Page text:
graphs, digraphs, vertex, edges, weighted graph, critical path, earliest start time, task table
This opportunity of expansion into other fields can lead to some difficulty. As far as this activity goes, it appears that unless the task is narrowed down substantially, there are too many areas for discussion which are tangential to the final goal of project scheduling. Unless a list of tasks, their specific times and prerequisites are given to the students at the beginning of the activity, there is too much opportunity for discussion about how a construction project can be accomplished. Topics such as whether different underground lines can be run simultaneously (water, sewer, cable, etc.) or how to actually route the cables can derail the discussion, and shift the focus away from actually scheduling the tasks. Although this may be desirable if an open-ended discussion is acceptable, it makes the time required for the activity increase drastically.
The tangents that come up because this is a real-world situation, while possibly being too overwhelming for a short activity, make this problem that much more attractive to a student. Since there is a clear connection to a easily understandable problem, the students may find it something interesting to explore.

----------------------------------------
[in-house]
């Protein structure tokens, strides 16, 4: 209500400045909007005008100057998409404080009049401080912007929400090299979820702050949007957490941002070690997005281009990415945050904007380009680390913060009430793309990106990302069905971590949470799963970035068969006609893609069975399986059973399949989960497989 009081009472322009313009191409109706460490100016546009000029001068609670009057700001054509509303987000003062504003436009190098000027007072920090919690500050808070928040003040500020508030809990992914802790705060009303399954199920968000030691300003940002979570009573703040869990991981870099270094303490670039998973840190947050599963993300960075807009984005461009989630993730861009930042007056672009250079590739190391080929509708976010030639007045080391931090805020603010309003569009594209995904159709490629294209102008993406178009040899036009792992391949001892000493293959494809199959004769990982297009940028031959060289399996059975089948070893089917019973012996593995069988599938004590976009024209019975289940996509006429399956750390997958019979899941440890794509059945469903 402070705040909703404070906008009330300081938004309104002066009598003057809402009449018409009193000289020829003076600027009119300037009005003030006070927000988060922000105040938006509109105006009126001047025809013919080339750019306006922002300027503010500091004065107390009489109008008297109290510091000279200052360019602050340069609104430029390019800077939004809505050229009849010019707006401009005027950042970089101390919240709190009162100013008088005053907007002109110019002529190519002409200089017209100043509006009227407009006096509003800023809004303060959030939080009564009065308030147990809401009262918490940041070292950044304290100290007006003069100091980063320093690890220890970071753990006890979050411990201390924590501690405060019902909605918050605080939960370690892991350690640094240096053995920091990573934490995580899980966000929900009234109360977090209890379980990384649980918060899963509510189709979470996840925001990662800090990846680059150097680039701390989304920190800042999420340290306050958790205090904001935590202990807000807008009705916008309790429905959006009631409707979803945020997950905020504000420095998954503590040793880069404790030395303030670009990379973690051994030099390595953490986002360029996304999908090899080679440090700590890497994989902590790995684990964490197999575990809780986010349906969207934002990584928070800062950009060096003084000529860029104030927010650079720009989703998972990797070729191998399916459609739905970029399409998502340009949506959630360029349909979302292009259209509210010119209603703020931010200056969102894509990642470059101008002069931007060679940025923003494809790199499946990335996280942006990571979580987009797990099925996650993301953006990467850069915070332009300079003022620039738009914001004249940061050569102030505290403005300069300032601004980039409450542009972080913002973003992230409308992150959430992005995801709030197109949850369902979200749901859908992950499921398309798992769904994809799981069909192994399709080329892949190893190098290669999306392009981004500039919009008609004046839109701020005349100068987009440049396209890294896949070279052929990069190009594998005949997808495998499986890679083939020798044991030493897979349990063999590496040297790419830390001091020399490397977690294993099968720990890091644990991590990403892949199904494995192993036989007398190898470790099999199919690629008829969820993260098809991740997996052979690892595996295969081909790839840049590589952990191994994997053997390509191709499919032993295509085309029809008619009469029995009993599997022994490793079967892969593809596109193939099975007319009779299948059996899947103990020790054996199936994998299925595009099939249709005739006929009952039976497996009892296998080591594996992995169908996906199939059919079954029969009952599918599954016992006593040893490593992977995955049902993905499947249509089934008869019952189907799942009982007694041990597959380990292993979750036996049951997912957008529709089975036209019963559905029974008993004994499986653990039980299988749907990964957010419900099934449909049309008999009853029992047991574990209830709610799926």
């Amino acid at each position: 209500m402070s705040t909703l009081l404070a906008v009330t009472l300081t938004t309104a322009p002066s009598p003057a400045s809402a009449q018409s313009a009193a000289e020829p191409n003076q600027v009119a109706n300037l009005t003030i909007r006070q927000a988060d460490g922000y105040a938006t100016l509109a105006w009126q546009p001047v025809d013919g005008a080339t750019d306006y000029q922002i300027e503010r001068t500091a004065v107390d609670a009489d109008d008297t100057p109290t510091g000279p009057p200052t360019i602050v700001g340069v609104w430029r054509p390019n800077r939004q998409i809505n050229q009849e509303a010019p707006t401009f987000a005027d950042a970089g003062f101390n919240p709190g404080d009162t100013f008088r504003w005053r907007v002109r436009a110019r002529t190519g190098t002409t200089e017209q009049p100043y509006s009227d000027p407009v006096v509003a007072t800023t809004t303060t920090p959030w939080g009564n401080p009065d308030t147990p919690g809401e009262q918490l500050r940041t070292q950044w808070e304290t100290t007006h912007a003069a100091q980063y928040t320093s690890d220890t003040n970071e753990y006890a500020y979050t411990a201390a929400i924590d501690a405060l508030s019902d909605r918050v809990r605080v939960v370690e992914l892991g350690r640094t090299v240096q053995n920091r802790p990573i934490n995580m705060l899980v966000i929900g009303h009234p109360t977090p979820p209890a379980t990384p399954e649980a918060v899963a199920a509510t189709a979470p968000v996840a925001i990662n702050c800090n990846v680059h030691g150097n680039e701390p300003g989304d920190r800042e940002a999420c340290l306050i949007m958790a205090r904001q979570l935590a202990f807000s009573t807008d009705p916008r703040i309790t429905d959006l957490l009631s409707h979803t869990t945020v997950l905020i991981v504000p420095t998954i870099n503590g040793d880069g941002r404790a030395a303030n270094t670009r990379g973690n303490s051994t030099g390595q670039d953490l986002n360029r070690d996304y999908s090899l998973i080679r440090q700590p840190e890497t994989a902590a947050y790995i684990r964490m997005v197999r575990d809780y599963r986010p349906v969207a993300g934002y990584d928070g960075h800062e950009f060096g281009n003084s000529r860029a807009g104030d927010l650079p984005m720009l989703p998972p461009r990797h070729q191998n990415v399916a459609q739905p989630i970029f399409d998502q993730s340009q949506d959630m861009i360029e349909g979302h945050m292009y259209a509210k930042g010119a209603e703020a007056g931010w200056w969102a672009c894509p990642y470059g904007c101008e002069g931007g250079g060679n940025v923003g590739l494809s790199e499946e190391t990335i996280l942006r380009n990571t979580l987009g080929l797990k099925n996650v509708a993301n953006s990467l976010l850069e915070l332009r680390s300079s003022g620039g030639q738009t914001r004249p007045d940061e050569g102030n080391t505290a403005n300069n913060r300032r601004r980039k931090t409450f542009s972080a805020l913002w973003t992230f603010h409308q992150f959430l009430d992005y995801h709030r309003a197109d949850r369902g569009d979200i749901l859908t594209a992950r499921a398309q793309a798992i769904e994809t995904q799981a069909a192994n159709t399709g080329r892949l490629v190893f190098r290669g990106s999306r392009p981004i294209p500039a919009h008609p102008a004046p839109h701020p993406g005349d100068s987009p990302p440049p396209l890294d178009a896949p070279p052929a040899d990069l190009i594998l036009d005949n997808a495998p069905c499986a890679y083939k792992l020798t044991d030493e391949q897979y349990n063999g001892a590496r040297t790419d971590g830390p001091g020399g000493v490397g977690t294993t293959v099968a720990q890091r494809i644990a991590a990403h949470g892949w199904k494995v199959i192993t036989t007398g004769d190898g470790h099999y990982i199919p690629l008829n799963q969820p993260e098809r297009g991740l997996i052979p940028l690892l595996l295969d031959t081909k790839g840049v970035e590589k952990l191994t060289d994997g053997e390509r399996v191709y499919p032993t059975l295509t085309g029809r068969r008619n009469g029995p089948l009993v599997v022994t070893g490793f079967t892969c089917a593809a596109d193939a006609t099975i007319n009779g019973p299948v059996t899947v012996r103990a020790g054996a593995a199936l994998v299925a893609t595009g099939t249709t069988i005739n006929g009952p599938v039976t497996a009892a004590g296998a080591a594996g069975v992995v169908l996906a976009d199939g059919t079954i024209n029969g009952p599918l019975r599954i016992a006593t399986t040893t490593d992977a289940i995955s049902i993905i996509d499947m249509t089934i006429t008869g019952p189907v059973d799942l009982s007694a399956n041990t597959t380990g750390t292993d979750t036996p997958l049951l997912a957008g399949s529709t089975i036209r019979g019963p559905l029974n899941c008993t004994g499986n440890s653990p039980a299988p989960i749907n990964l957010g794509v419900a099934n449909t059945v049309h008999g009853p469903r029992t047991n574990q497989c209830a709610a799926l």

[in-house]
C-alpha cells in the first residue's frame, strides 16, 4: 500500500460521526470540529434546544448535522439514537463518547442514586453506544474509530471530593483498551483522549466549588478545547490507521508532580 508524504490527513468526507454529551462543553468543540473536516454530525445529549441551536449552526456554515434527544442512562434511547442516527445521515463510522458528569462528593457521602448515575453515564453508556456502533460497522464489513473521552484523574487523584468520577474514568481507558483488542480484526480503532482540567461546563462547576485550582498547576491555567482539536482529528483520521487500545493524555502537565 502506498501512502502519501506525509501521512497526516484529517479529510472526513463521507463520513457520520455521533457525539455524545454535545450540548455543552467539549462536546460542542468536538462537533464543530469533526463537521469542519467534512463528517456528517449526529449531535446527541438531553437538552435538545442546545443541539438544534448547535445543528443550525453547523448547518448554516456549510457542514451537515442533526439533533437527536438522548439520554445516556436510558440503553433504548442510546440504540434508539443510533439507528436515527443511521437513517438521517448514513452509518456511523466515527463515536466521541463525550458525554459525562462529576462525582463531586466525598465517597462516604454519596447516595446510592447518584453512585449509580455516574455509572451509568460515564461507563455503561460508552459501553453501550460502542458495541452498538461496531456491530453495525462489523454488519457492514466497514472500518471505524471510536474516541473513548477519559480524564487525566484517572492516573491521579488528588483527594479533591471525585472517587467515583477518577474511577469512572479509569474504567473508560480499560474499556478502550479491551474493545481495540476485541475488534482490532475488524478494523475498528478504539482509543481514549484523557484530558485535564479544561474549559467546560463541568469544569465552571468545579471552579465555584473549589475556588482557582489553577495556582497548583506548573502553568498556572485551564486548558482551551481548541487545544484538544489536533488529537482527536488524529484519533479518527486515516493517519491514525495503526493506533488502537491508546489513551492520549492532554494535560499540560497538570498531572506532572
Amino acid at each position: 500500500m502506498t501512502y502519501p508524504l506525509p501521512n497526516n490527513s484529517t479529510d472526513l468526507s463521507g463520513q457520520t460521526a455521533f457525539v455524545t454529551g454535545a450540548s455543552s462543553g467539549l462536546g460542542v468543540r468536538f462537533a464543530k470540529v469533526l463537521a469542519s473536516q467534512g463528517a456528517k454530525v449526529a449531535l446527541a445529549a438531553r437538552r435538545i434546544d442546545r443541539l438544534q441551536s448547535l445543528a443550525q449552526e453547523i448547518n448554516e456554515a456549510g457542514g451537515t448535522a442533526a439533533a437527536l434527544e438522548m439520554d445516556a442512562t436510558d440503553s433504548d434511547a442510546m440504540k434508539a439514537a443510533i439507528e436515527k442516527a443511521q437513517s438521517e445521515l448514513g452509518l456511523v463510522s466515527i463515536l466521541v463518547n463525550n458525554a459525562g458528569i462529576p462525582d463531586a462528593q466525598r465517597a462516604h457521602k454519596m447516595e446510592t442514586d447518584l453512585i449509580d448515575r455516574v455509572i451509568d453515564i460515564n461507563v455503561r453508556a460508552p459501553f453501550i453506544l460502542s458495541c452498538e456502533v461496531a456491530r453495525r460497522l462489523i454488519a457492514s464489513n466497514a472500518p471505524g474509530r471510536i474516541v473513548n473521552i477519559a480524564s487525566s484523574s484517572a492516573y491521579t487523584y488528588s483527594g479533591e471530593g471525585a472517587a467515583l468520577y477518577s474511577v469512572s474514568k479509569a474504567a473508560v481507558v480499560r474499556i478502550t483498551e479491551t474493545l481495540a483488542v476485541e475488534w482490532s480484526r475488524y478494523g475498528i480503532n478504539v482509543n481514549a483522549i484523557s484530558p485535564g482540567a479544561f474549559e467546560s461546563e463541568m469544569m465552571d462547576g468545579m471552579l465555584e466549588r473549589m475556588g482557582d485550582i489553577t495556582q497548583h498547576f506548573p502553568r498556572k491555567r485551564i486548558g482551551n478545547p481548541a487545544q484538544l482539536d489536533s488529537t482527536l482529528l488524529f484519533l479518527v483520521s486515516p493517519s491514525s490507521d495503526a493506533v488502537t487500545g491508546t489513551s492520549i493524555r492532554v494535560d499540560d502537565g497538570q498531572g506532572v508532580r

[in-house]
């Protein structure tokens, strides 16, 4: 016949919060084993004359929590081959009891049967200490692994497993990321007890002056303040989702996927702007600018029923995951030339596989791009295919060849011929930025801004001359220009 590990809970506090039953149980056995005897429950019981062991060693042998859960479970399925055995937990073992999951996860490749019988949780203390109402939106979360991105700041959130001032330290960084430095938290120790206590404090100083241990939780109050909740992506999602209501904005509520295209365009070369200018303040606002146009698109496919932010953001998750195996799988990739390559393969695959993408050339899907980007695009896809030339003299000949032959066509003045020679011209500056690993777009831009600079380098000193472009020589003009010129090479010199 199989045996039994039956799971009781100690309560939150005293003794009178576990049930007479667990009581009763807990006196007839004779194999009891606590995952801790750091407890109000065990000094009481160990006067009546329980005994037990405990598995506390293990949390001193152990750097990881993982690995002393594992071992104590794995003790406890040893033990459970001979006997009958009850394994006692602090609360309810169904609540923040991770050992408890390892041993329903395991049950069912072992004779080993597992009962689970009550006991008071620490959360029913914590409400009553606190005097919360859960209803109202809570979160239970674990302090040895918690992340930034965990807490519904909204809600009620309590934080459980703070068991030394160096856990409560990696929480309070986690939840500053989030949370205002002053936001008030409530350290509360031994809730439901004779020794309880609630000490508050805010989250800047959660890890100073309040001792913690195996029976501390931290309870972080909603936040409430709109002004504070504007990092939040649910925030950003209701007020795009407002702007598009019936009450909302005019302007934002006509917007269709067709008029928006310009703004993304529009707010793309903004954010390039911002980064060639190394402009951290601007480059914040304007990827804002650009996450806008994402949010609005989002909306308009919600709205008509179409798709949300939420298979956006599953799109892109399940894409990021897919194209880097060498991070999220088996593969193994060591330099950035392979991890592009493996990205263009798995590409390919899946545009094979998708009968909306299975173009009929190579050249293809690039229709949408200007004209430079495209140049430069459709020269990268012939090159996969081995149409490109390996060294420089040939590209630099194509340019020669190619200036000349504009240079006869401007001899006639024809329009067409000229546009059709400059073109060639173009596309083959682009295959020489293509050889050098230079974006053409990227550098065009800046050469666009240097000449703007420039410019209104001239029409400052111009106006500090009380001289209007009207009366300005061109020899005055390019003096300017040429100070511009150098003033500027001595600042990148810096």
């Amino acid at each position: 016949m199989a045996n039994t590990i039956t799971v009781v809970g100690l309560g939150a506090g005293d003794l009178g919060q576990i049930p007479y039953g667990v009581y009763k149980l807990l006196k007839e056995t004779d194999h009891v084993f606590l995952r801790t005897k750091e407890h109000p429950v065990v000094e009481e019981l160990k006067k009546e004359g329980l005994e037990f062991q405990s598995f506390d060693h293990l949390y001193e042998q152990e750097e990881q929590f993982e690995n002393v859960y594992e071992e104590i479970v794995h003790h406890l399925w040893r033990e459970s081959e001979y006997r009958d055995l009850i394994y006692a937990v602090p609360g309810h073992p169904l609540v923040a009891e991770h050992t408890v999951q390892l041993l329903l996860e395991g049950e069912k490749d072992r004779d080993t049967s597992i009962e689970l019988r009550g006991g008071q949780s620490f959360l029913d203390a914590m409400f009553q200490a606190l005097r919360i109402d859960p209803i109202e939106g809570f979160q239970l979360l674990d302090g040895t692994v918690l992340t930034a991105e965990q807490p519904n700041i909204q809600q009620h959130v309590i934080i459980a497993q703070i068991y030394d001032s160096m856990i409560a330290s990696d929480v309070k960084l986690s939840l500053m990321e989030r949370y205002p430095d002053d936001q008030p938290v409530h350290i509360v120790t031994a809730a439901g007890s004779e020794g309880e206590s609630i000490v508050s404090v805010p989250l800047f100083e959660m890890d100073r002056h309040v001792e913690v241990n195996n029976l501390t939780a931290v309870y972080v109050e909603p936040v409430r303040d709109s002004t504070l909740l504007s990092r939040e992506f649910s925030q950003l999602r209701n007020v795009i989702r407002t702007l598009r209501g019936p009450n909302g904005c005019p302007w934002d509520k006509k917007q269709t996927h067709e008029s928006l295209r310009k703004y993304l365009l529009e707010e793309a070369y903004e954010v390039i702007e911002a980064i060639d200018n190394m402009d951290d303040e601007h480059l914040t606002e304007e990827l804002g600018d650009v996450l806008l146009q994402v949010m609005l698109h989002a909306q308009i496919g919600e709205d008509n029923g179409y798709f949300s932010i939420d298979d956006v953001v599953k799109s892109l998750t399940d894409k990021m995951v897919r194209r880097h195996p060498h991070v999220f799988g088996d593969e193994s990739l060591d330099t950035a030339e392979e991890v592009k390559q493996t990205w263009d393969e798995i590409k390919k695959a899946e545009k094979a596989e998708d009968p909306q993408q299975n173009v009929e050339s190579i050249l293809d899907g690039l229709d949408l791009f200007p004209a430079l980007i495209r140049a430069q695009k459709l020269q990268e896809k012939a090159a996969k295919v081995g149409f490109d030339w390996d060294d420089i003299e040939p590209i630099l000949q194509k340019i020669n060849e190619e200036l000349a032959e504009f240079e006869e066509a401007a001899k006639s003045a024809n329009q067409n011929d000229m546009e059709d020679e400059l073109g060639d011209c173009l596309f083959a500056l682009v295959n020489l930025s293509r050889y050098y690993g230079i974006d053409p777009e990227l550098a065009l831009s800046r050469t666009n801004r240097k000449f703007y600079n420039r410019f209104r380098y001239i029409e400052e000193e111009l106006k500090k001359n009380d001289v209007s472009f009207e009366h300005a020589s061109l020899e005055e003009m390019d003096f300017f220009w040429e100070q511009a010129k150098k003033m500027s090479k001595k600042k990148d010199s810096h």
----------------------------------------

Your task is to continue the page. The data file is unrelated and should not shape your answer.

Note that this basic idea of designing a city has been implemented in varying degrees as a large framework for many topics. See the article "Design Your Own City: A Discrete Mathematics Project for High School Students", by Carol A Bouma, in the 1991 NCTM yearbook.
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Kenney, M. J., & Hirsch, C. R. (Eds.). (1991). Discrete Mathematics Across the Curriculum, K-12. Reston. VA: National Council of Teachers of Mathematics.
Tucker, A., (1984). Applied Combinatorics. New York: John Wiley & Sons.
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Dossey, J., Otto, A., Spence, E., & Vanden Eynden, C. (1993). Discrete Mathematics. Harper Collins College.
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